As Star Wars: Battlefront II still tries to recover from its loot box scandal, one of EA’s biggest names promises that the company has learned from its mistakes and will try harder in the future.
Failing to be the big hitter that EA expected it to be, Battlefront II was one of 2017’s most memorable gaming flops. Grabbing headlines for a different reason, the Star Wars gaming franchise inadvertently sparked the fiery debate around the use of loot boxes in games.
While some are unwilling to forgive what happened with Battlefront II, EA’s newly-appointed chief design officer is looking back at the whole sorry mess and vowing to do better. Speaking to The Verge, Patrick Söderlund admits that the game has been a steep learning curve for those involved:
“We have taken significant steps as a company to review and understand the mechanics around monetization, loot boxes, and other things in our games before they go to market. For games that come next, for Battlefield or for Anthem, [players have] made it very clear that we can’t afford to make similar mistakes. And we won’t.”
Highlighting that the Battlefront II debacle had impacted EA as a whole, Söderlund is clearly taking the whole situation very seriously. There was a major company reshuffle which led to his appointment as chief design; however, his position of power hasn’t stopped him addressing the elephant in the room when it comes to Battlefront II‘s misstep:
“At the same time, we got it wrong. And as a result, we had to take very quick and drastic actions to turn everything off, and we’ve since worked and redesigned the progression system. People seem to appreciate what we’ve done, players are coming back, and we’re seeing stronger engagement numbers. People seem to think that for the most part, we got it right…we’ll have to be very cautious with what this means for future products.”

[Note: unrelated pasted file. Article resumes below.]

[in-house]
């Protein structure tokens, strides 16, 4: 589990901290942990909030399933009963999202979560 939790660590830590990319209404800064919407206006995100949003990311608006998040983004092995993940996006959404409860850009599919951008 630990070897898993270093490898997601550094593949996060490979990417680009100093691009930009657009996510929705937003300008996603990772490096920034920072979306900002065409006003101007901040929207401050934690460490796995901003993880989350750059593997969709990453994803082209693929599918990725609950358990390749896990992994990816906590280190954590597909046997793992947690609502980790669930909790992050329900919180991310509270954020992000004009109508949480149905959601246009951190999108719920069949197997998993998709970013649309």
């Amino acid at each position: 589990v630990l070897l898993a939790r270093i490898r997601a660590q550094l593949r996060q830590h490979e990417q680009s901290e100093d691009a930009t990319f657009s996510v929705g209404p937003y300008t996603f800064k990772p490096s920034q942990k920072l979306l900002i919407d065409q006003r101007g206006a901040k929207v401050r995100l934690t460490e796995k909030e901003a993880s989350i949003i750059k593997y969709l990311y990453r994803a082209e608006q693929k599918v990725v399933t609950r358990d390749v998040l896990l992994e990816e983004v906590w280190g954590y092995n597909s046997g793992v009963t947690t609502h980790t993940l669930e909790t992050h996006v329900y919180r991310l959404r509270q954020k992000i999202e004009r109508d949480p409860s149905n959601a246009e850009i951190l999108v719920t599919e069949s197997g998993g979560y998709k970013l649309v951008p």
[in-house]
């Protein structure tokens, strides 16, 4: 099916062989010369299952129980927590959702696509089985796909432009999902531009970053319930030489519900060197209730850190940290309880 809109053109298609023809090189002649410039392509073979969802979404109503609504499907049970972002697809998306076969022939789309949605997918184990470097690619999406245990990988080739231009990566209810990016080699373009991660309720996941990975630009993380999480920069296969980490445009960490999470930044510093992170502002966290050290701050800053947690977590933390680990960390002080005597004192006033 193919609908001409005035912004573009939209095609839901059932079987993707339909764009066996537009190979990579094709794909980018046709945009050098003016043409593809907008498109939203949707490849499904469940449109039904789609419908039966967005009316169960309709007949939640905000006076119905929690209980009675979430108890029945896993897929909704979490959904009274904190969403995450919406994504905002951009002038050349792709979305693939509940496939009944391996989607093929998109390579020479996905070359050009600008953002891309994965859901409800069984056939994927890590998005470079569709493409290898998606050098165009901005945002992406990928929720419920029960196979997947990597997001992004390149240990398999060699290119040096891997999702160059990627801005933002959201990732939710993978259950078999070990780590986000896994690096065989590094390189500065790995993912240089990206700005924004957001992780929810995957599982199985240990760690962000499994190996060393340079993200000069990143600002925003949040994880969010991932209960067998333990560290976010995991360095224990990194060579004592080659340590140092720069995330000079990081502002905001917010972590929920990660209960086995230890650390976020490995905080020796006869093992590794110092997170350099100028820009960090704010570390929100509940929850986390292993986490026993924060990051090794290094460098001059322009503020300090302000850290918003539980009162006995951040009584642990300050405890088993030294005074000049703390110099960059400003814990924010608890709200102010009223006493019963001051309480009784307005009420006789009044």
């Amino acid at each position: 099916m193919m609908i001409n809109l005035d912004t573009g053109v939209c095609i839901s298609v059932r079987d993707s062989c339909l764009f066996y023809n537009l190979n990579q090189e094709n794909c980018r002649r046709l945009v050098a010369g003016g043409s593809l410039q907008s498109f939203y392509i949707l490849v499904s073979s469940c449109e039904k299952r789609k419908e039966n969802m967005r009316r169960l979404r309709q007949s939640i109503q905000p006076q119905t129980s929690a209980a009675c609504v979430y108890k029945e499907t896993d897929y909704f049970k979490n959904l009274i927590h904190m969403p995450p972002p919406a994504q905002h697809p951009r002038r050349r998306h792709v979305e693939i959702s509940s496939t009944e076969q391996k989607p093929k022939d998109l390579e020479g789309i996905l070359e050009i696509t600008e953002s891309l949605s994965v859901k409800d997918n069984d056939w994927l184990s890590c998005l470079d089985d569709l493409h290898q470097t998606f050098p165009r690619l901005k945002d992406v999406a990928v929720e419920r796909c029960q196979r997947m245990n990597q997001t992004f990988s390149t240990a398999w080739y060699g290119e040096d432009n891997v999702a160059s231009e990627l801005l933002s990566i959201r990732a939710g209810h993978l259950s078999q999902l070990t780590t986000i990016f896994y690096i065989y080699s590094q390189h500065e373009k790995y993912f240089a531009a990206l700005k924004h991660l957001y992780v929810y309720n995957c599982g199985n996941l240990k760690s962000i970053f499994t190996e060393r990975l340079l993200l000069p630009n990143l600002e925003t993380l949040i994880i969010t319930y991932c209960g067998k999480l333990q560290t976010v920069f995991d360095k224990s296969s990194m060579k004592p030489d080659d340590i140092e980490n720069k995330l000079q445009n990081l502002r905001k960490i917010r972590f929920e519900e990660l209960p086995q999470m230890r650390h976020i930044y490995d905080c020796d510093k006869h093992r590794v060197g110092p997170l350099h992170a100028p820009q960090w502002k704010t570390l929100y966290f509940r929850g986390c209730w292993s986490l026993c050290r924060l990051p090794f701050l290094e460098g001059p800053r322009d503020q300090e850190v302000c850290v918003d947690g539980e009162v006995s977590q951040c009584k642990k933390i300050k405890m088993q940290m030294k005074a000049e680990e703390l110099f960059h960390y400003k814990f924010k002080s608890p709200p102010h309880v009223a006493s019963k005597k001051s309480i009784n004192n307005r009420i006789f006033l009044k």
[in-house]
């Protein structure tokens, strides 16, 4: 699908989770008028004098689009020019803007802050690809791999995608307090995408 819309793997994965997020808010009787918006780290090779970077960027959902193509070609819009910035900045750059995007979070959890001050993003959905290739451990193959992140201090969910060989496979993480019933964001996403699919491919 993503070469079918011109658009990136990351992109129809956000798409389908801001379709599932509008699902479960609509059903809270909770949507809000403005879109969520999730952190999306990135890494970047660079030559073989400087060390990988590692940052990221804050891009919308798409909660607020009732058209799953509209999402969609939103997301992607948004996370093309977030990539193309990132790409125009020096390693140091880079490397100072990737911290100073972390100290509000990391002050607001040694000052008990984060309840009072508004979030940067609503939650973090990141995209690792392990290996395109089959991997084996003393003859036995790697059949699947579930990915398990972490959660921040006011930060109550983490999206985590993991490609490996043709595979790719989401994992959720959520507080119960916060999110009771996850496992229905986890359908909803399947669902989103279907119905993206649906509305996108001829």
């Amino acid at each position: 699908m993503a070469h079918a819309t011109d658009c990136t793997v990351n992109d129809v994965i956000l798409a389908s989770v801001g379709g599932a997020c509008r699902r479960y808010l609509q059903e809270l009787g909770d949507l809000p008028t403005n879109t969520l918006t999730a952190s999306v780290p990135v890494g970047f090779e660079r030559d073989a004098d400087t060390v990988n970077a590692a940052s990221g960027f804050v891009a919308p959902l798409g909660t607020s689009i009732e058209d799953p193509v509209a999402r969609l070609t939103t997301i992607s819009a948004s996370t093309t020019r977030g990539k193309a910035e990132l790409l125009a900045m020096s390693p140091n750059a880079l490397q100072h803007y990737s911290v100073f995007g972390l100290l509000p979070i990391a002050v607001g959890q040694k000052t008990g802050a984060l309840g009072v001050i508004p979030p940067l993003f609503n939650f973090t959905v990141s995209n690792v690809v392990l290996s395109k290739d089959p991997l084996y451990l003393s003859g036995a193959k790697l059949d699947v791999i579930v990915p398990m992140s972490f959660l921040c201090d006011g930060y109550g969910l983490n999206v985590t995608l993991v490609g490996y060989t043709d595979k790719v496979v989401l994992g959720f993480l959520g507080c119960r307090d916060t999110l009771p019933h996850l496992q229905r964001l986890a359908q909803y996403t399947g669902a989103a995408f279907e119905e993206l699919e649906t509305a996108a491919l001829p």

For those who need a refresher, the use of Star Cards became even more important for Battlefront II. Although EA improved on 2015’s original game by adding a single-player story, the big lure was still Battlefront’s online multiplayer. As microtransactions and loot boxes became more of a necessity to improve teams and climb through the ranks of the Resistance or the Empire, the consensus was that some players were gaining an unfair advantage through the use of real money.
Söderlund may be bravely looking to the future, but are his words a case of too little, too late? Loot boxes are still a hot topic at the moment, and from Battlefront II’s aggressive marketing to its dwindling odds of players getting their hands on Darth Vader, it has been highlighted in the industry as one of the worst offenders. Elsewhere, Battlefront II is still trying to shed the loot box melodrama with the introduction of its “Night on Endor” update alongside some playable Ewoks, the long-awaited season 2 content, and a push for Crystals currency to be spent on “Appearances” and not Force-choking the competition.
While loot boxes don’t seem to be totally gone just yet, at least major companies like EA are shifting focus onto cosmetic gains rather than a “play to win” style of gaming. As Söderlund promises, upcoming titles like Battlefield and Anthem will be taking a different approach, so here’s hoping everyone can put this ugly Star Wars: Battlefield II blunder behind them.
Source: The Verge
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